Over the entire observation period, the GHG budget was dominated by the net carbon storage change (sequestration or loss). Although the different management led to a systematic difference between the two paired fields, it had only little influence on the inter-annual variation of the carbon budget apart from the renovation effect. The inter-annual variation showed a positive correlation with the net ecosystem productivity and the harvest yield. They were mainly weather driven with influences of the spring temperature and the length of the growing season as well as of the soil moisture content during summer.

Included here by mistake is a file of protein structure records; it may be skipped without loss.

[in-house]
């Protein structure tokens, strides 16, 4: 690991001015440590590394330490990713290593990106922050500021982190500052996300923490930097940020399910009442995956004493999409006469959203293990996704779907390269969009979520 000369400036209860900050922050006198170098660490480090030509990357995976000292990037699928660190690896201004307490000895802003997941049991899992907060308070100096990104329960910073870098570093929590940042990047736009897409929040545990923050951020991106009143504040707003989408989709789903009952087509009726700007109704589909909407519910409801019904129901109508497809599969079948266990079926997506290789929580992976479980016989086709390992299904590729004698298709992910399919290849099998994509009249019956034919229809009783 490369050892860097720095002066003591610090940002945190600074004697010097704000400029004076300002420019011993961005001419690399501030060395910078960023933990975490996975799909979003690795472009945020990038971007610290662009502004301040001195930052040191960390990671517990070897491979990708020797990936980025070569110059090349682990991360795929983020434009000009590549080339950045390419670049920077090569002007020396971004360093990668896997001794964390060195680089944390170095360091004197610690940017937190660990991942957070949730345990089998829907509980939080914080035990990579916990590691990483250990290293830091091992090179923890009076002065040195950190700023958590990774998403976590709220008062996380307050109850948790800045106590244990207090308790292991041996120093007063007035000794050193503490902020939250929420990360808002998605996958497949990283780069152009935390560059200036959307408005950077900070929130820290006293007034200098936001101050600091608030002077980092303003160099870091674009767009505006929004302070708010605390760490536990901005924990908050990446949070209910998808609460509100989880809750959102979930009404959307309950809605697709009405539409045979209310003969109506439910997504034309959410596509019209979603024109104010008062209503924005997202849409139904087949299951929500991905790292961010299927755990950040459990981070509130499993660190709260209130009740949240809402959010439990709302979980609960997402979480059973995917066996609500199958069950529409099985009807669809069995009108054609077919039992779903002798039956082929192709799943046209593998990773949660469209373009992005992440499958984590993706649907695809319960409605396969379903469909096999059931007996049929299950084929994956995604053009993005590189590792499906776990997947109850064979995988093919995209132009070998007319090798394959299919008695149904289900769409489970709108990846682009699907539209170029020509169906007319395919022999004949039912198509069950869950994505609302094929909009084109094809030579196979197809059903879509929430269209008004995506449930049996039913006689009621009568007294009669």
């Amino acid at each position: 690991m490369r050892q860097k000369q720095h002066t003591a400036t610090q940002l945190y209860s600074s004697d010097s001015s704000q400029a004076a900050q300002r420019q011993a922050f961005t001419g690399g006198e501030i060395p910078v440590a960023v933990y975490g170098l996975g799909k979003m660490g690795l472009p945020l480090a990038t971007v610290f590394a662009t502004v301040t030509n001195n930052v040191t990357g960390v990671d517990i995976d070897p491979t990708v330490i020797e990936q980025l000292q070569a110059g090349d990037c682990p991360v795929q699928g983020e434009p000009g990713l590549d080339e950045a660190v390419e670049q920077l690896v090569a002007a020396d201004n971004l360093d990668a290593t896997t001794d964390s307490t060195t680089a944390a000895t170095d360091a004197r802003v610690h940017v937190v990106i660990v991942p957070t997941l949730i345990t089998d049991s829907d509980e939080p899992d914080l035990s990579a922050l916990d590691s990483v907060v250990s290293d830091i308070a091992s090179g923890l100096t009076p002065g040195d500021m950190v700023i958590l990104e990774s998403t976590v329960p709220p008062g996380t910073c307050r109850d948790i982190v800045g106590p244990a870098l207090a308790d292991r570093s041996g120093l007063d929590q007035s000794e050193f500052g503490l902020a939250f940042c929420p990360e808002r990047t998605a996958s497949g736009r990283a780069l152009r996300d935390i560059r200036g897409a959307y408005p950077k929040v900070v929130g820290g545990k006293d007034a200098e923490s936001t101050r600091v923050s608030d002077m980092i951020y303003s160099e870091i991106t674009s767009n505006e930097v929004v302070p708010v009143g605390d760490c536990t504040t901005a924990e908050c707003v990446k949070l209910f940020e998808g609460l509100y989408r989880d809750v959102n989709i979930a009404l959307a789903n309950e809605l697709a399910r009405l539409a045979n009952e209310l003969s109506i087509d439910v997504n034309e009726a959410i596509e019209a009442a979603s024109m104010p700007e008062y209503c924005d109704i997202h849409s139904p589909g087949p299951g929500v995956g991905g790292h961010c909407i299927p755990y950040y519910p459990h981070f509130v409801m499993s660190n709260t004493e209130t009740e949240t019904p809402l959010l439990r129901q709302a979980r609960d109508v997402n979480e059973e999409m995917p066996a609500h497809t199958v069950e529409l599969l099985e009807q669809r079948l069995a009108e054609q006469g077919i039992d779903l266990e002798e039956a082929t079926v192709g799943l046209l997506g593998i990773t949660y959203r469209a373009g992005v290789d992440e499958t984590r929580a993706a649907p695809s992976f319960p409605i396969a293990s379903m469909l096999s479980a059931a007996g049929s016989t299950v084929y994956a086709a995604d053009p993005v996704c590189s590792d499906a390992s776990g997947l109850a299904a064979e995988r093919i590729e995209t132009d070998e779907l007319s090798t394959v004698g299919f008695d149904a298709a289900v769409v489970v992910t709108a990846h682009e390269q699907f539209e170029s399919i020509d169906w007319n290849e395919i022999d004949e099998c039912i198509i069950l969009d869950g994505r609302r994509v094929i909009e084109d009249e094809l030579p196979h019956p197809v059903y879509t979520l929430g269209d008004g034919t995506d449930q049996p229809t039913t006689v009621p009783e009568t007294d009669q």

While the extensive mostly showed a net carbon loss and a negligibly small N2O exchange, the intensive field showed a continuous carbon sequestration in the six years before the renovation that was counterbalanced to a minor part by N2O emissions. Contrastingly, following the renovation the carbon budget changed its sign from sequestration to loss. This was partly due to respiration losses during the fallow phase between ploughing and reseeding, but smaller carbon losses persisted for about two years. In addition, the N2O emission was also considerably enhanced (about threefold) after the renovation. Overall, management induced differences in the annual GHG budgets of the two paired fields exceeded the weather induced inter-annual variability, especially when considering the strong renovation effect of the intensively managed field.